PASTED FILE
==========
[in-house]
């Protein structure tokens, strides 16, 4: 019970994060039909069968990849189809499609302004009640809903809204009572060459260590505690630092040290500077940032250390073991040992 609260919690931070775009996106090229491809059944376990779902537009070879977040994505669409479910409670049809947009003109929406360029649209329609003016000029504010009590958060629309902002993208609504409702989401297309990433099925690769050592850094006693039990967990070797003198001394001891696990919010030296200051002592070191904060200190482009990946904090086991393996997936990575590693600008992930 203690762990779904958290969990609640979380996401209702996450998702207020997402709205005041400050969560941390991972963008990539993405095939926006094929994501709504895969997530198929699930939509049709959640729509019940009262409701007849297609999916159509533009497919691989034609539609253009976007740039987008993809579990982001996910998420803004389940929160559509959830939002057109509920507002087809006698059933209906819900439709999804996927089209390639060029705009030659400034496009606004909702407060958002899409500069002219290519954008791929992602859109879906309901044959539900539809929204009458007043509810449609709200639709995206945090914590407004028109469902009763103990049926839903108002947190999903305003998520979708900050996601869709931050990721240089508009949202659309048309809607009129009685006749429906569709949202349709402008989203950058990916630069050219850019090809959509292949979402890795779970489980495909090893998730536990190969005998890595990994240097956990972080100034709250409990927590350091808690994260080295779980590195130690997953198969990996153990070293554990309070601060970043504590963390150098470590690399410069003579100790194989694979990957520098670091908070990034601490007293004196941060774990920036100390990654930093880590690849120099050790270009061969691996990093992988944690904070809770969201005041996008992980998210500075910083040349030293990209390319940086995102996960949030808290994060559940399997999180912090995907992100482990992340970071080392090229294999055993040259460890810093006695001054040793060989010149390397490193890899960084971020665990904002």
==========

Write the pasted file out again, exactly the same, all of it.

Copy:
[in-house]
């Protein structure tokens, strides 16, 4: 019970994060039909069968990849189809499609302004009640809903809204009572060459260590505690630092040290500077940032250390073991040992 609260919690931070775009996106090229491809059944376990779902537009070879977040994505669409479910409670049809947009003109929406360029649209329609003016000029504010009590958060629309902002993208609504409702989401297309990433099925690769050592850094006693039990967990070797003198001394001891696990919010030296200051002592070191904060200190482009990946904090086991393996997936990575590693600008992930 203690762990779904958290969990609640979380996401209702996450998702207020997402709205005041400050969560941390991972963008990539993405095939926006094929994501709504895969997530198929699930939509049709959640729509019940009262409701007849297609999916159509533009497919691989034609539609253009976007740039987008993809579990982001996910998420803004389940929160559509959830939002057109509920507002087809006698059933209906819900439709999804996927089209390639060029705009030659400034496009606004909702407060958002899409500069002219290519954008791929992602859109879906309901044959539900539809929204009458007043509810449609709200639709995206945090914590407004028109469902009763103990049926839903108002947190999903305003998520979708900050996601869709931050990721240089508009949202659309048309809607009129009685006749429906569709949202349709402008989203950058990916630069050219850019090809959509292949979402890795779970489980495909090893998730536990190969005998890595990994240097956990972080100034709250409990927590350091808690994260080295779980590195130690997953198969990996153990070293554990309070601060970043504590963390150098470590690399410069003579100790194989694979990957520098670091908070990034601490007293004196941060774990920036100390990654930093880590690849120099050790270009061969691996990093992988944690904070809770969201005041996008992980998210500075910083040349030293990209390319940086995102996960949030808290994060559940399997999180912090995907992100482990992340970071080392090229294999055993040259460890810093006695001054040793060989010149390397490193890899960084971020665990904002």